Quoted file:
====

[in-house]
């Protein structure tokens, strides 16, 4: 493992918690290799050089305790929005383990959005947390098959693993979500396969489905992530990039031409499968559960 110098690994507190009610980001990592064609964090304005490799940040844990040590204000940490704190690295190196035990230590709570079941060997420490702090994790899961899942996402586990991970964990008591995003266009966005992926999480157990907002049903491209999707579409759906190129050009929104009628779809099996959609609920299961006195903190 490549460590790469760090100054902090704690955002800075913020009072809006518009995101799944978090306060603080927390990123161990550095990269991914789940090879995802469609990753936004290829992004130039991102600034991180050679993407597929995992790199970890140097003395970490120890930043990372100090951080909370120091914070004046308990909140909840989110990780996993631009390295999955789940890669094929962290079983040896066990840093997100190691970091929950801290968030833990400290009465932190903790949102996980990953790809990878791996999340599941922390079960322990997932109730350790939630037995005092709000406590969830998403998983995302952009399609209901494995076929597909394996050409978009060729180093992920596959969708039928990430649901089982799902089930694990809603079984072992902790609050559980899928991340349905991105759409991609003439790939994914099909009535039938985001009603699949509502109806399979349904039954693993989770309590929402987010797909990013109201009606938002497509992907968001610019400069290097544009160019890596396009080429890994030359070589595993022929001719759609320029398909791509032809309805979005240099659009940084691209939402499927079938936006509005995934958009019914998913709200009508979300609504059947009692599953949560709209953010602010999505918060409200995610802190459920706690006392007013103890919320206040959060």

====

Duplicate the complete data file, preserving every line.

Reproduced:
[in-house]
């Protein structure tokens, strides 16, 4: 493992918690290799050089305790929005383990959005947390098959693993979500396969489905992530990039031409499968559960 110098690994507190009610980001990592064609964090304005490799940040844990040590204000940490704190690295190196035990230590709570079941060997420490702090994790899961899942996402586990991970964990008591995003266009966005992926999480157990907002049903491209999707579409759906190129050009929104009628779809099996959609609920299961006195903190 490549460590790469760090100054902090704690955002800075913020009072809006518009995101799944978090306060603080927390990123161990550095990269991914789940090879995802469609990753936004290829992004130039991102600034991180050679993407597929995992790199970890140097003395970490120890930043990372100090951080909370120091914070004046308990909140909840989110990780996993631009390295999955789940890669094929962290079983040896066990840093997100190691970091929950801290968030833990400290009465932190903790949102996980990953790809990878791996999340599941922390079960322990997932109730350790939630037995005092709000406590969830998403998983995302952009399609209901494995076929597909394996050409978009060729180093992920596959969708039928990430649901089982799902089930694990809603079984072992902790609050559980899928991340349905991105759409991609003439790939994914099909009535039938985001009603699949509502109806399979349904039954693993989770309590929402987010797909990013109201009606938002497509992907968001610019400069290097544009160019890596396009080429890994030359070589595993022929001719759609320029398909791509032809309805979005240099659009940084691209939402499927079938936006509005995934958009019914998913709200009508979300609504059947009692599953949560709209953010602010999505918060409200995610802190459920706690006392007013103890919320206040959060």